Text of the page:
• Independent professional activity one of the following documents:
    • Contract of company incorporation; or,
    • Contract of service provision; or,
    • Written proposal of services provision contract; or, 
    • Document attesting the services provided to one or more entities.
  • Proof of average monthly income for the last three months with a minimum value equivalent to four times the Portuguese minimum wage: €3,040.
  • A document confirming tax residence.

Step 3: Legal Formalities

Make an appointment at the Portuguese Consulate, where a meeting must take place to deliver the documentation and for biometrics for the visa to be taken.

Step 4: Final Steps

After analysis of the application is complete, the digital nomad visa is issued for a period of four months and allows two legal entries in Portugal. When in Portugal, an appointment needs to be made with the Portuguese Immigration Authorities to complete the process. Once the digital nomad visa for residency is issued, it will be valid for two years and there is an option to then renew it.


Work remotely and legally from Portugal Mainland or either of the Islands of Madeira or the Azores, and enjoying the amazing weather and food.

In Madeira, the “Digital Nomads Madeira” has already been created, which is a village for digital nomads, where they can enjoy workspaces, places of activity and community, with updated technology.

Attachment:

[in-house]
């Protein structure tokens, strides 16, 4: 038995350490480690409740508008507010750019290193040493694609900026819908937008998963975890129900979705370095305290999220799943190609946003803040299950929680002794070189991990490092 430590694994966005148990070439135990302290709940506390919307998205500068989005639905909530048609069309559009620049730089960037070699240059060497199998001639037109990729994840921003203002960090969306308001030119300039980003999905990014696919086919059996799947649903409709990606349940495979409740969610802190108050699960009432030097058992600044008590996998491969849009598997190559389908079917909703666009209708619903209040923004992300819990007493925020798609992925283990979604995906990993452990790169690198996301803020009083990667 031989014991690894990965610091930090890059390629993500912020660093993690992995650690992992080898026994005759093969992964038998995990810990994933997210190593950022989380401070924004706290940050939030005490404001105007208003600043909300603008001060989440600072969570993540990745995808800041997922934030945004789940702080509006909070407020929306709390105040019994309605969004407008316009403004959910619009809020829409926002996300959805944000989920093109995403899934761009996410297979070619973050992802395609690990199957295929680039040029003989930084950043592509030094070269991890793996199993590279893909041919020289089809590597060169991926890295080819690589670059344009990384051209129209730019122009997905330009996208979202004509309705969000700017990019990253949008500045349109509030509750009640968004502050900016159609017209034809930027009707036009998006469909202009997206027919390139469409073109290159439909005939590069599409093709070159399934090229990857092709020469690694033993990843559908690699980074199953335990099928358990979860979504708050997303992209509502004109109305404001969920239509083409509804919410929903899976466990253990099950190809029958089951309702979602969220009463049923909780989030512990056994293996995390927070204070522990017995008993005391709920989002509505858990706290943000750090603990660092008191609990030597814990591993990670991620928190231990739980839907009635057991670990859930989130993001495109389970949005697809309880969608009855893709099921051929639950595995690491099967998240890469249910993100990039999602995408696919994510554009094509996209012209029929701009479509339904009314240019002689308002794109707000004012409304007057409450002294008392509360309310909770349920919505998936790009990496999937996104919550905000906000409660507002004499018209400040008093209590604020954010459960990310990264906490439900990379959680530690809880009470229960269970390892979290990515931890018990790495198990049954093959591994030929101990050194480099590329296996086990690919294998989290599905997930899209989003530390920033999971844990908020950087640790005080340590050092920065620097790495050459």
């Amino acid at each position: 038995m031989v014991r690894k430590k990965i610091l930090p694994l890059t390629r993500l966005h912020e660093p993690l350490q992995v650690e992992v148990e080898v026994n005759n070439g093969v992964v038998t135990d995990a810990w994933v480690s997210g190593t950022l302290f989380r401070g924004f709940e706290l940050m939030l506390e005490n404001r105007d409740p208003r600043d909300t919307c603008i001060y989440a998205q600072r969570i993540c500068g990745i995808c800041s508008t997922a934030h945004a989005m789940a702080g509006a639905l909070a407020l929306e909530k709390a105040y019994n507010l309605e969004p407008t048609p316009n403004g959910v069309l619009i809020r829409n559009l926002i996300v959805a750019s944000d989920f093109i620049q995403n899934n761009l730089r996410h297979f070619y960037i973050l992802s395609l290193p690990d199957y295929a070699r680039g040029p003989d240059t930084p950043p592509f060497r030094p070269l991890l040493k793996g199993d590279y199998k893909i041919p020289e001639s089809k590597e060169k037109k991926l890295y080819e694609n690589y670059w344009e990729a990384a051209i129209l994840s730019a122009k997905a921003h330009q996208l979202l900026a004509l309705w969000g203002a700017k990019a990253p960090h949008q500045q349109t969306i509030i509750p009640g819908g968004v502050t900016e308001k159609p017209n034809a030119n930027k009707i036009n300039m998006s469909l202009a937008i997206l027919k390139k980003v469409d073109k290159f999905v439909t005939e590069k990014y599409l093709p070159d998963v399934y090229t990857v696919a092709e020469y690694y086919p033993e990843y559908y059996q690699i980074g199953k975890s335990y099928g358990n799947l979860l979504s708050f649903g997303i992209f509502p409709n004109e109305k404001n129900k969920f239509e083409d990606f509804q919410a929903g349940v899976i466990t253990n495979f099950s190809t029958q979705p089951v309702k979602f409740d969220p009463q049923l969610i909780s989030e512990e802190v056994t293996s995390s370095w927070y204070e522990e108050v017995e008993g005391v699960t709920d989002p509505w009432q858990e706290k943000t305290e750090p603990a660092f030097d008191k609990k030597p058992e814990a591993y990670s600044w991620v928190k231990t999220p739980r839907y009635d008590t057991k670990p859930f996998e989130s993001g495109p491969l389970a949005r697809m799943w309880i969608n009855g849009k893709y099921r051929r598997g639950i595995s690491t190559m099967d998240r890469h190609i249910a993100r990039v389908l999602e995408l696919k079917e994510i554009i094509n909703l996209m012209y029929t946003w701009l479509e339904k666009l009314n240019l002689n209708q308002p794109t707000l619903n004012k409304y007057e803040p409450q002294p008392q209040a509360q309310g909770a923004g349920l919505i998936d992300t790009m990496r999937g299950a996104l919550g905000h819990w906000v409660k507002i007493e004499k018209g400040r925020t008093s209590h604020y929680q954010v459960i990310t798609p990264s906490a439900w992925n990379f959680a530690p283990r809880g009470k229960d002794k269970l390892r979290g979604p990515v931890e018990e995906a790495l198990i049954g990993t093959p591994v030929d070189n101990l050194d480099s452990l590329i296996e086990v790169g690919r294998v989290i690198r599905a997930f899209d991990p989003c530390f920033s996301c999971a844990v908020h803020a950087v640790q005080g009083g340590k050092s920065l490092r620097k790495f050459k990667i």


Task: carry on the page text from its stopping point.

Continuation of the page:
In addition, following on from this residency visa and subsequent residency permit, you can apply for citizenship or permanent residency after five years, and you can also apply for the non-habitual tax regime that gives a number of income tax advantages.

Additional Information

If you require any additional information regarding the Digital Nomad visa, the processes involved and the advantages it offers, please contact the Dixcart office in Portugal:

We will be delighted to help you.

Employing a Non-UK National: A UK Sponsor Licence – Key Questions Answered

Visas Available to Non European Economic (EEA) Individuals Allowing them to Work in the UK

The UK is currently experiencing an unusual economic climate. On one hand, we are facing a possible recession but on the other hand, the reduced qualified/skilled available workforce is leading employers to look overseas. This article hopes to dispel some of the myths surrounding sponsoring non-UK nationals.

What do I need to think about, when employing a non-UK national?